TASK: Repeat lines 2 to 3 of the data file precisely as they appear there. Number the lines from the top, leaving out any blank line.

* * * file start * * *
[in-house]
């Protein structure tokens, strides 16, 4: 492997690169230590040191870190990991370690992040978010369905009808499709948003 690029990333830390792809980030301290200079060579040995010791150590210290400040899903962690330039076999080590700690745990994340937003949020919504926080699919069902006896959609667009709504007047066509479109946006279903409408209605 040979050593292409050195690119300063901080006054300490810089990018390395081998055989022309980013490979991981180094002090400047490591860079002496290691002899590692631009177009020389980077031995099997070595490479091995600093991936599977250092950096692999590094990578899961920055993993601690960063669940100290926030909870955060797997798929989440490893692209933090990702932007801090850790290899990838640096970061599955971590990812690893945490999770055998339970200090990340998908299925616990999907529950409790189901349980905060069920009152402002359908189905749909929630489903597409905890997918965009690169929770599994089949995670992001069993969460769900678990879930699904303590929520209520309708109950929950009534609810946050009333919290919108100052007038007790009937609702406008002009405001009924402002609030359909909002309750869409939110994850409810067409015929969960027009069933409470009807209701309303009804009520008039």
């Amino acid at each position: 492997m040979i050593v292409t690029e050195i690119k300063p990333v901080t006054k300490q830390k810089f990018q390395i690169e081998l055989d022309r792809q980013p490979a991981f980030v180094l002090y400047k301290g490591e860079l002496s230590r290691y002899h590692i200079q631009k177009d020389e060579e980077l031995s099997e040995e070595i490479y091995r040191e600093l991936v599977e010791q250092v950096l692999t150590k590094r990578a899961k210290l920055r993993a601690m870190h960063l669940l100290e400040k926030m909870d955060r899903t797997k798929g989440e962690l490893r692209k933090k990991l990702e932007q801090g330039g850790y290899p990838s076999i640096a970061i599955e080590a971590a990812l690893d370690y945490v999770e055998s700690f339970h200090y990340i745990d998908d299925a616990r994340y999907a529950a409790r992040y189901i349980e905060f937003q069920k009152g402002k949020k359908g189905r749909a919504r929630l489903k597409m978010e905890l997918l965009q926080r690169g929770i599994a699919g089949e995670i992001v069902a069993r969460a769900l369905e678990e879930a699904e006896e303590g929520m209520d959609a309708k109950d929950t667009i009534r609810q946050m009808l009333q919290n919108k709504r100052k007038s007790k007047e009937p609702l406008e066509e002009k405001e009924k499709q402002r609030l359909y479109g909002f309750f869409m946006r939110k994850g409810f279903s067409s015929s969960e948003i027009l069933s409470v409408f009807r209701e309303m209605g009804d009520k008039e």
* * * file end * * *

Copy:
């Protein structure tokens, strides 16, 4: 492997690169230590040191870190990991370690992040978010369905009808499709948003 690029990333830390792809980030301290200079060579040995010791150590210290400040899903962690330039076999080590700690745990994340937003949020919504926080699919069902006896959609667009709504007047066509479109946006279903409408209605 040979050593292409050195690119300063901080006054300490810089990018390395081998055989022309980013490979991981180094002090400047490591860079002496290691002899590692631009177009020389980077031995099997070595490479091995600093991936599977250092950096692999590094990578899961920055993993601690960063669940100290926030909870955060797997798929989440490893692209933090990702932007801090850790290899990838640096970061599955971590990812690893945490999770055998339970200090990340998908299925616990999907529950409790189901349980905060069920009152402002359908189905749909929630489903597409905890997918965009690169929770599994089949995670992001069993969460769900678990879930699904303590929520209520309708109950929950009534609810946050009333919290919108100052007038007790009937609702406008002009405001009924402002609030359909909002309750869409939110994850409810067409015929969960027009069933409470009807209701309303009804009520008039």
């Amino acid at each position: 492997m040979i050593v292409t690029e050195i690119k300063p990333v901080t006054k300490q830390k810089f990018q390395i690169e081998l055989d022309r792809q980013p490979a991981f980030v180094l002090y400047k301290g490591e860079l002496s230590r290691y002899h590692i200079q631009k177009d020389e060579e980077l031995s099997e040995e070595i490479y091995r040191e600093l991936v599977e010791q250092v950096l692999t150590k590094r990578a899961k210290l920055r993993a601690m870190h960063l669940l100290e400040k926030m909870d955060r899903t797997k798929g989440e962690l490893r692209k933090k990991l990702e932007q801090g330039g850790y290899p990838s076999i640096a970061i599955e080590a971590a990812l690893d370690y945490v999770e055998s700690f339970h200090y990340i745990d998908d299925a616990r994340y999907a529950a409790r992040y189901i349980e905060f937003q069920k009152g402002k949020k359908g189905r749909a919504r929630l489903k597409m978010e905890l997918l965009q926080r690169g929770i599994a699919g089949e995670i992001v069902a069993r969460a769900l369905e678990e879930a699904e006896e303590g929520m209520d959609a309708k109950d929950t667009i009534r609810q946050m009808l009333q919290n919108k709504r100052k007038s007790k007047e009937p609702l406008e066509e002009k405001e009924k499709q402002r609030l359909y479109g909002f309750f869409m946006r939110k994850g409810f279903s067409s015929s969960e948003i027009l069933s409470v409408f009807r209701e309303m209605g009804d009520k008039e």